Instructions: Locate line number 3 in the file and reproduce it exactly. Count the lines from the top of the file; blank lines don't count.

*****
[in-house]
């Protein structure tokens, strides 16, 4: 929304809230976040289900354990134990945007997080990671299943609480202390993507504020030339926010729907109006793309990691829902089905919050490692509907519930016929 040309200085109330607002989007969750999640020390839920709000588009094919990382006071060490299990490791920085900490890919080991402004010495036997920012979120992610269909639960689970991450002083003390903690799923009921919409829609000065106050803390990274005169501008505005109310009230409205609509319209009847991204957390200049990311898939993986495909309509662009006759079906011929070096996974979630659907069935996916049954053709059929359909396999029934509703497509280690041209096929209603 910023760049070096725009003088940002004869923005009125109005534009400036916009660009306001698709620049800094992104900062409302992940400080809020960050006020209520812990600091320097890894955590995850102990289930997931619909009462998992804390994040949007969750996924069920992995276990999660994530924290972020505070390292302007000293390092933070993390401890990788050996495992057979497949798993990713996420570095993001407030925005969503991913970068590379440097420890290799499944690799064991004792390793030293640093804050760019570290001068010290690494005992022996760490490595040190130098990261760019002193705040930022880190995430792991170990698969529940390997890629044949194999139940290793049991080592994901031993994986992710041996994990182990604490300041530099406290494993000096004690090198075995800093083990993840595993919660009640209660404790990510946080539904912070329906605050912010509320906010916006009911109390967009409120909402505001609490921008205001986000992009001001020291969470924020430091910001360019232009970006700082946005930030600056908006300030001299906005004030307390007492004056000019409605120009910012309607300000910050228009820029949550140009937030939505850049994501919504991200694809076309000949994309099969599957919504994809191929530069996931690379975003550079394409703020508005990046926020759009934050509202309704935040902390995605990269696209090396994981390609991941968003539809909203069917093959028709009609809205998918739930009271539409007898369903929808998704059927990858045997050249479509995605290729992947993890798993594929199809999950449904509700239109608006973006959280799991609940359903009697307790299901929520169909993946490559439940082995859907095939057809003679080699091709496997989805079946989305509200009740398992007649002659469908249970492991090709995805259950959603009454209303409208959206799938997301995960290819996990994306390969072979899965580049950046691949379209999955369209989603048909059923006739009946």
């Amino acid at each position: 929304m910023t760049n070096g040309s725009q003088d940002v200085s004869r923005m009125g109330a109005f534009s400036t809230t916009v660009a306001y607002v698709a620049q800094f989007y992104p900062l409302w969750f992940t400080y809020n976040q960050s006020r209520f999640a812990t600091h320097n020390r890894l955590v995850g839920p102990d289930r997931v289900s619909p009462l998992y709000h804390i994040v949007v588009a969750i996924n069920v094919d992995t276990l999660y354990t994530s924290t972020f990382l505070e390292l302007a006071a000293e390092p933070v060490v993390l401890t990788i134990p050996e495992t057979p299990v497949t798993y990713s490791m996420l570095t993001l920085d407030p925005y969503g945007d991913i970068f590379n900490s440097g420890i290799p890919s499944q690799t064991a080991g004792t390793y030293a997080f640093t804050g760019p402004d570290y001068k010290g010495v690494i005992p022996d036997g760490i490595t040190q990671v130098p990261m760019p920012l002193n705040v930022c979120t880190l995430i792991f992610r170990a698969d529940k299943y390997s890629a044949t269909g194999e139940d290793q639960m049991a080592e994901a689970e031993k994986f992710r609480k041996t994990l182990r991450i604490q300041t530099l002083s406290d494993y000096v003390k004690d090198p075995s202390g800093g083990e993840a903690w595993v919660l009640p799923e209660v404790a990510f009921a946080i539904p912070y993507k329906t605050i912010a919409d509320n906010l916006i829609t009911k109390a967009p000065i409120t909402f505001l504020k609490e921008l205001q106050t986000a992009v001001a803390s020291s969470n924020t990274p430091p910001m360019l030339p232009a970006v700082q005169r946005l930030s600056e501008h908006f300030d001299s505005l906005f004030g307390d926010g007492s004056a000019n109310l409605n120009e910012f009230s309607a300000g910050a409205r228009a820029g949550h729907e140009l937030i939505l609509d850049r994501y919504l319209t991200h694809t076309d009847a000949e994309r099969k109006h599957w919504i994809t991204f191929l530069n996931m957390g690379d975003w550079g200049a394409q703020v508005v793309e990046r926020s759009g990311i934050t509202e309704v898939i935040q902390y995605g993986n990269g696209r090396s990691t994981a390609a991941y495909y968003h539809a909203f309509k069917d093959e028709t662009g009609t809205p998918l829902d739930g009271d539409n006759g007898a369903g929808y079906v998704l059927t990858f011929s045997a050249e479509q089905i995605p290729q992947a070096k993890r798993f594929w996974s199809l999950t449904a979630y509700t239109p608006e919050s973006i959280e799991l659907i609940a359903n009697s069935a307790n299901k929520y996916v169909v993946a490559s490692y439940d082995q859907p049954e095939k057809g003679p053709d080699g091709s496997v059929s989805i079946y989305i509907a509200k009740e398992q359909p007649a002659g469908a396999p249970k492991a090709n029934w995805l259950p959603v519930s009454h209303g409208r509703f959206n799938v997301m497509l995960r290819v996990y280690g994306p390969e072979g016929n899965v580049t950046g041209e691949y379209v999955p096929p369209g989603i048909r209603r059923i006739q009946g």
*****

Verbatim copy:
């Amino acid at each position: 929304m910023t760049n070096g040309s725009q003088d940002v200085s004869r923005m009125g109330a109005f534009s400036t809230t916009v660009a306001y607002v698709a620049q800094f989007y992104p900062l409302w969750f992940t400080y809020n976040q960050s006020r209520f999640a812990t600091h320097n020390r890894l955590v995850g839920p102990d289930r997931v289900s619909p009462l998992y709000h804390i994040v949007v588009a969750i996924n069920v094919d992995t276990l999660y354990t994530s924290t972020f990382l505070e390292l302007a006071a000293e390092p933070v060490v993390l401890t990788i134990p050996e495992t057979p299990v497949t798993y990713s490791m996420l570095t993001l920085d407030p925005y969503g945007d991913i970068f590379n900490s440097g420890i290799p890919s499944q690799t064991a080991g004792t390793y030293a997080f640093t804050g760019p402004d570290y001068k010290g010495v690494i005992p022996d036997g760490i490595t040190q990671v130098p990261m760019p920012l002193n705040v930022c979120t880190l995430i792991f992610r170990a698969d529940k299943y390997s890629a044949t269909g194999e139940d290793q639960m049991a080592e994901a689970e031993k994986f992710r609480k041996t994990l182990r991450i604490q300041t530099l002083s406290d494993y000096v003390k004690d090198p075995s202390g800093g083990e993840a903690w595993v919660l009640p799923e209660v404790a990510f009921a946080i539904p912070y993507k329906t605050i912010a919409d509320n906010l916006i829609t009911k109390a967009p000065i409120t909402f505001l504020k609490e921008l205001q106050t986000a992009v001001a803390s020291s969470n924020t990274p430091p910001m360019l030339p232009a970006v700082q005169r946005l930030s600056e501008h908006f300030d001299s505005l906005f004030g307390d926010g007492s004056a000019n109310l409605n120009e910012f009230s309607a300000g910050a409205r228009a820029g949550h729907e140009l937030i939505l609509d850049r994501y919504l319209t991200h694809t076309d009847a000949e994309r099969k109006h599957w919504i994809t991204f191929l530069n996931m957390g690379d975003w550079g200049a394409q703020v508005v793309e990046r926020s759009g990311i934050t509202e309704v898939i935040q902390y995605g993986n990269g696209r090396s990691t994981a390609a991941y495909y968003h539809a909203f309509k069917d093959e028709t662009g009609t809205p998918l829902d739930g009271d539409n006759g007898a369903g929808y079906v998704l059927t990858f011929s045997a050249e479509q089905i995605p290729q992947a070096k993890r798993f594929w996974s199809l999950t449904a979630y509700t239109p608006e919050s973006i959280e799991l659907i609940a359903n009697s069935a307790n299901k929520y996916v169909v993946a490559s490692y439940d082995q859907p049954e095939k057809g003679p053709d080699g091709s496997v059929s989805i079946y989305i509907a509200k009740e398992q359909p007649a002659g469908a396999p249970k492991a090709n029934w995805l259950p959603v519930s009454h209303g409208r509703f959206n799938v997301m497509l995960r290819v996990y280690g994306p390969e072979g016929n899965v580049t950046g041209e691949y379209v999955p096929p369209g989603i048909r209603r059923i006739q009946g």